A five day celebration of creative people and design companies, Cincinnati Design Week brought together the Queen City's top minds and businesses with fun, educational social events. With activities going on every evening from lectures to walking tours, Design Week made for a great opportunity to network with those of digital interests.
Thursday evening, I attended the Digital Takeover Panel, in which five experts in social media discussed the dos and don'ts of presenting your image online. The town hall-style discussion led to some vibrant banter about the biggest successes and failures with brand representation.
|Social Media Experts: Mark Bianchi, Natalie Nichols, Krista Neher, Laura Gardner, and Jason Langdon.|
Friday evening, creatives embarked on the adventure of a walking tour of six local design agencies in Downtown and Over The Rhine.
|Design Week leader Ryan Cayabyab wrangles people to begin the tour.|
Our first stop was at FRCH, which specializes in having graphic designers and interior designers under one roof. They created the interior of my favorite sushi restaurant, FUSIAN.
I was impressed with the layout of the studio, from the office spaces to the giant wall of fabric swatches with just about every color in the crayon box.
Next, we visited Hyperquake; an edgy, high-tech firm with a lot of personality.
|Creative Director Dan Barczak welcomes our group.|
|CMKY napkins and plates|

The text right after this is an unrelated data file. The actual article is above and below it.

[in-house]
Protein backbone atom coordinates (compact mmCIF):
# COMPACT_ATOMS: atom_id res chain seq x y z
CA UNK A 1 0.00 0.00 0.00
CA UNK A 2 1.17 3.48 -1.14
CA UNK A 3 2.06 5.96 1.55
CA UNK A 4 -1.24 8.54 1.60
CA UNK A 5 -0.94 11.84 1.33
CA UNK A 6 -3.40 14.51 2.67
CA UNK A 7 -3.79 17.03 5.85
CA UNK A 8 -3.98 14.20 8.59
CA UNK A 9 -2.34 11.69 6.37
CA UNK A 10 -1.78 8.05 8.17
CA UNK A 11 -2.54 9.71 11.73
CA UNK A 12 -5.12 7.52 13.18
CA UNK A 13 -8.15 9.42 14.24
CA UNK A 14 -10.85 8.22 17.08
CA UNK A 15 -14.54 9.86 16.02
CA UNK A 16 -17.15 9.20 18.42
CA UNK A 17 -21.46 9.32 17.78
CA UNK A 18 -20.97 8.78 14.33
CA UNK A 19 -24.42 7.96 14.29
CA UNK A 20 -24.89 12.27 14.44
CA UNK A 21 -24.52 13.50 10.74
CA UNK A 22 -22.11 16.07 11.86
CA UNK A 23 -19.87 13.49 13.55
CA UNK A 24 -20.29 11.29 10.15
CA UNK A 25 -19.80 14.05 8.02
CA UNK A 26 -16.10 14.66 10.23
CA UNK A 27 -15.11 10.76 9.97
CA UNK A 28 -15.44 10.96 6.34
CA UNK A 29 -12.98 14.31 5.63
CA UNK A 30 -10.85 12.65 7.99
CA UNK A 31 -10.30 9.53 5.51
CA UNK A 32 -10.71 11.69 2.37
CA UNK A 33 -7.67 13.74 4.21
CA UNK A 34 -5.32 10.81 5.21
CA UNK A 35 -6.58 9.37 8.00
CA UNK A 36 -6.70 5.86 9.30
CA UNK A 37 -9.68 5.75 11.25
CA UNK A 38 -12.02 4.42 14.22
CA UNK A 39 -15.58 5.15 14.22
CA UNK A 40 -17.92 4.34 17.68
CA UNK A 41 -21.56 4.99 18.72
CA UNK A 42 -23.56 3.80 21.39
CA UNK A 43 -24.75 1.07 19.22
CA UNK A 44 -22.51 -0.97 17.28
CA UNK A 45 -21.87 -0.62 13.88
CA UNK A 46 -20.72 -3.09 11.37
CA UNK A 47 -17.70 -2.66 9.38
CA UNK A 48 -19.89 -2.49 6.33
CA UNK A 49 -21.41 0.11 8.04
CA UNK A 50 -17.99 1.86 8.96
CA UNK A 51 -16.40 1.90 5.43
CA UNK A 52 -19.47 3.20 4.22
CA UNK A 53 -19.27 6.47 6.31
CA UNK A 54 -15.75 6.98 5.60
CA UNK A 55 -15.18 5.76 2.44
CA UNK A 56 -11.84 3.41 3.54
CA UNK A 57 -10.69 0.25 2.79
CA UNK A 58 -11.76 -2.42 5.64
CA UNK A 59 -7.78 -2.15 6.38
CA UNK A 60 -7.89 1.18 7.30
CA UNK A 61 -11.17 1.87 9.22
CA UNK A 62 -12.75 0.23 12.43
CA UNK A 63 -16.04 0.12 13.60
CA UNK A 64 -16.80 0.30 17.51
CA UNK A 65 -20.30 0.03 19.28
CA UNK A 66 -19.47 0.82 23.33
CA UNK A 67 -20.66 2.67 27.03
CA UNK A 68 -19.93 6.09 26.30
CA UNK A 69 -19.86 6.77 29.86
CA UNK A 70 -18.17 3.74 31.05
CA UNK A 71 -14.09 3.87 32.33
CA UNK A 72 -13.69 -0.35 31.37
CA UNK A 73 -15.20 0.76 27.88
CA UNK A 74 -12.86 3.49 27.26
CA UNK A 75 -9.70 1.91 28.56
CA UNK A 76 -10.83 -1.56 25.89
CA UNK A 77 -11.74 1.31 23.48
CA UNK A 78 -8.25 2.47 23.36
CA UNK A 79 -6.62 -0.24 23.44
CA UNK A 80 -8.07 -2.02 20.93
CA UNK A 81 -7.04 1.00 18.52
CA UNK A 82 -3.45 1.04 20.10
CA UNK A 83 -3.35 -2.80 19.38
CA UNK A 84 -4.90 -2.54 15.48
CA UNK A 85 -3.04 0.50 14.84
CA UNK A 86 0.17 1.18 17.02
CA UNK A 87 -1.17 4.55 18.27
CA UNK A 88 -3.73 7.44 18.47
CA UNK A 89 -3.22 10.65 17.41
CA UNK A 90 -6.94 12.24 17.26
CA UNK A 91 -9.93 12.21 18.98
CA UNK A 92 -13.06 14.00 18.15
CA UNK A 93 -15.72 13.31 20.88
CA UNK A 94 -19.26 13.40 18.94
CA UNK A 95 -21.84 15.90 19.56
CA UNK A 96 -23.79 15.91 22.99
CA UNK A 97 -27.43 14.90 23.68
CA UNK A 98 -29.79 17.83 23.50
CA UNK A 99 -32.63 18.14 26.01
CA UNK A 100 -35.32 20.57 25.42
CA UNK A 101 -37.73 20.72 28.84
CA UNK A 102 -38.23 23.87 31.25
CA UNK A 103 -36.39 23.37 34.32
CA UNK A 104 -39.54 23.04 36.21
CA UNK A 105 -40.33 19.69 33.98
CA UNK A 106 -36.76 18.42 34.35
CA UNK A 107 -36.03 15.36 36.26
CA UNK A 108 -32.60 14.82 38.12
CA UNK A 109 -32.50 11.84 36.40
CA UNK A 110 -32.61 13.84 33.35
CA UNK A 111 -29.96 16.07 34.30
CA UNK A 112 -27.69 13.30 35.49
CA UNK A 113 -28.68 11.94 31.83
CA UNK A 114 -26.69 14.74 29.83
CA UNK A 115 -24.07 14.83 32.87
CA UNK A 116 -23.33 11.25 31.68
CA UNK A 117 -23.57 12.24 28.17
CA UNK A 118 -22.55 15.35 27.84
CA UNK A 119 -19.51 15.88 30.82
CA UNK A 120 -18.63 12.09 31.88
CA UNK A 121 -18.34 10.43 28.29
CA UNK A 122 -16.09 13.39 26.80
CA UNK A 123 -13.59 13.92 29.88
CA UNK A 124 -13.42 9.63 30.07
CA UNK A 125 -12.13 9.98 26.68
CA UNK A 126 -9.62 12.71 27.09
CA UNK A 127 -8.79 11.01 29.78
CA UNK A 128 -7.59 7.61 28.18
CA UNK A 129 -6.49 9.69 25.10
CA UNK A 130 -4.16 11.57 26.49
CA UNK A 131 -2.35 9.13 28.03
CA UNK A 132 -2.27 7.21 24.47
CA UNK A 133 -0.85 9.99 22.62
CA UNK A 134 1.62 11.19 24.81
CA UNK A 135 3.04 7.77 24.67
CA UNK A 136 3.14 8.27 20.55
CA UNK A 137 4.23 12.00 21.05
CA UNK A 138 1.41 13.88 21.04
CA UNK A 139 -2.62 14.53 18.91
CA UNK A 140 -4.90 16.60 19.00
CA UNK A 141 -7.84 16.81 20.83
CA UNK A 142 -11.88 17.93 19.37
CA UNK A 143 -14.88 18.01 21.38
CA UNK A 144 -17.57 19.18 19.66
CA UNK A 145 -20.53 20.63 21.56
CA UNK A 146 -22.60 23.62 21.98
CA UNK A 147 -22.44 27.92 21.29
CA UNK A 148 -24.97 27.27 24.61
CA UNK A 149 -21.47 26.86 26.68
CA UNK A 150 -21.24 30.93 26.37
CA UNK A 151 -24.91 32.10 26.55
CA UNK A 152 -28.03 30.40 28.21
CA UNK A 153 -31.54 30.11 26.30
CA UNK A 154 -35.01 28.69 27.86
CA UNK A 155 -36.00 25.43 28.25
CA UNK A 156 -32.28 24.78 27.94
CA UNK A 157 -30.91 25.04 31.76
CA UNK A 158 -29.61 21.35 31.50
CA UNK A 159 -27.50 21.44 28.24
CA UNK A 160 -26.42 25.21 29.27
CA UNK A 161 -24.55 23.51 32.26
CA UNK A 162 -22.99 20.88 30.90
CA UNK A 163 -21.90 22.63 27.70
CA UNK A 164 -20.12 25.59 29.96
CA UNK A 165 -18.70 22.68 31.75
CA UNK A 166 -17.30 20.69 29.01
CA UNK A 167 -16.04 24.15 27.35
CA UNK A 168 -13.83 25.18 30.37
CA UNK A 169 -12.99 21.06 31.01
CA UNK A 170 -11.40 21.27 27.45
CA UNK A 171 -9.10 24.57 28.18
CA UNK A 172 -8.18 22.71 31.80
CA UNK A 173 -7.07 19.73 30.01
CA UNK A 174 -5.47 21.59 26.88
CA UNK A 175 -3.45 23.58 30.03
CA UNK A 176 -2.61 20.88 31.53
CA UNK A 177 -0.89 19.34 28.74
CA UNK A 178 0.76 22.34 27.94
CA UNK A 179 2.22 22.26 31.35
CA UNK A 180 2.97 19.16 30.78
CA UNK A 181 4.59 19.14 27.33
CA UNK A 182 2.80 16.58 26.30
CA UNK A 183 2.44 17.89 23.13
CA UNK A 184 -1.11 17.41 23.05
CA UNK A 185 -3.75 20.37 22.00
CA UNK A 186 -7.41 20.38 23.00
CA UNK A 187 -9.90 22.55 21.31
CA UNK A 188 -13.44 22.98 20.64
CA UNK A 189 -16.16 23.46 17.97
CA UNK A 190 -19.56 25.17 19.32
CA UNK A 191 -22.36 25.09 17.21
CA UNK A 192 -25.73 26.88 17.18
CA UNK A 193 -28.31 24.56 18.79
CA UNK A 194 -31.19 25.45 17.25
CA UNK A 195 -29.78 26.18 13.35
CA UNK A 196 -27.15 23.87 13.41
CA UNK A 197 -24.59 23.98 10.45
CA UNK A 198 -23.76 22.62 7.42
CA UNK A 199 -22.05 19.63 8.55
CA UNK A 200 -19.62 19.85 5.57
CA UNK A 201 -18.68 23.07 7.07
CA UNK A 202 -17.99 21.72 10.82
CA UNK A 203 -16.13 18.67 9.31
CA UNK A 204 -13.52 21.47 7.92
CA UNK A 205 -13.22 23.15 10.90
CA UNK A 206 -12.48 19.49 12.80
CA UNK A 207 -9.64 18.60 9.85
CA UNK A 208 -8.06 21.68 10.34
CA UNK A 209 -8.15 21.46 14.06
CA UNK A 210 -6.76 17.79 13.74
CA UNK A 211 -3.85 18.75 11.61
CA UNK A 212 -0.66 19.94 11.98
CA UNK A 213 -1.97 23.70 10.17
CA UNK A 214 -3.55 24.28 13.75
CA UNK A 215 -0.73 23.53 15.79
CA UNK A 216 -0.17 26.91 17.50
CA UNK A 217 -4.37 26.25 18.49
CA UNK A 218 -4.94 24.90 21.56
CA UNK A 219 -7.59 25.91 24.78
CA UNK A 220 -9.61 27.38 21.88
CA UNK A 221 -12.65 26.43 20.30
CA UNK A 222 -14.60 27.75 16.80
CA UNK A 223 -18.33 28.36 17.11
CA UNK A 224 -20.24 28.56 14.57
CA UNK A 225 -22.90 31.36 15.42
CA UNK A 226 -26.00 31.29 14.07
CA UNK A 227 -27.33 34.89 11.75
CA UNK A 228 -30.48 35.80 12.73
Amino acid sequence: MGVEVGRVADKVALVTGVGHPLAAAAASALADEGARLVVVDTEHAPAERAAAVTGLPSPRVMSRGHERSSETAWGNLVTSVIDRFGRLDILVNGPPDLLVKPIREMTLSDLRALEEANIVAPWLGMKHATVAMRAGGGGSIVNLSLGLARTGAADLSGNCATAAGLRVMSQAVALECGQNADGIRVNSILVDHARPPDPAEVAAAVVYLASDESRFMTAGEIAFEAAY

|A street cart full of craft beers.|
|Tons of these little creatures lined the office.|
Our third stop was down the street at Possible Worldwide; a powerhouse agency encompassing several floors of their office tower, with plenty of creativity to boot.
|Whoa. Check out that view!|
|A more elaborate cardboard city.|
|Knitted sushi rolls. I like this guy's desk.|
|Knock 'em, sock 'em carnival clowns are given out as awards.|
|A food launching device. Yep. Food goes airborne.|
|Folgers coffee tin with a PC fan attached to the lid.|
Right in the heart of Downtown, located inside the old Shillitos is Landor, an international agency that creates anything from corporate work to graphics for Marvel comics.
|Our group piled in to watch a video.|
We went from the vast walls of Landor to the petite storefront of We Have Become Vikings. Having worked in just about every agency in town, this dynamic duo decided to open up shop and lead the way on projects they are passionate about. As for the name, owners Jason and Mike wanted a call sign that was both triumphant, strong, and described the adventure of their start-up. What better describes this than Vikings?
|Mike chats with our group.|
Our final stop was a perfect location to end the evening: Traction.
Tony Neary, the Creative Director, oozed passion with every breath and everyone in the room could see his excitement about his work. Armed with a small team, Traction works with both Fortune 500 companies and small family businesses.
With porch swings, AstroTurf, bicycles, and Yogi the Puppy greeting you in the main lobby, Traction is a picture-perfect environment to work in as a designer.
|Team Traction graffiti wall.|
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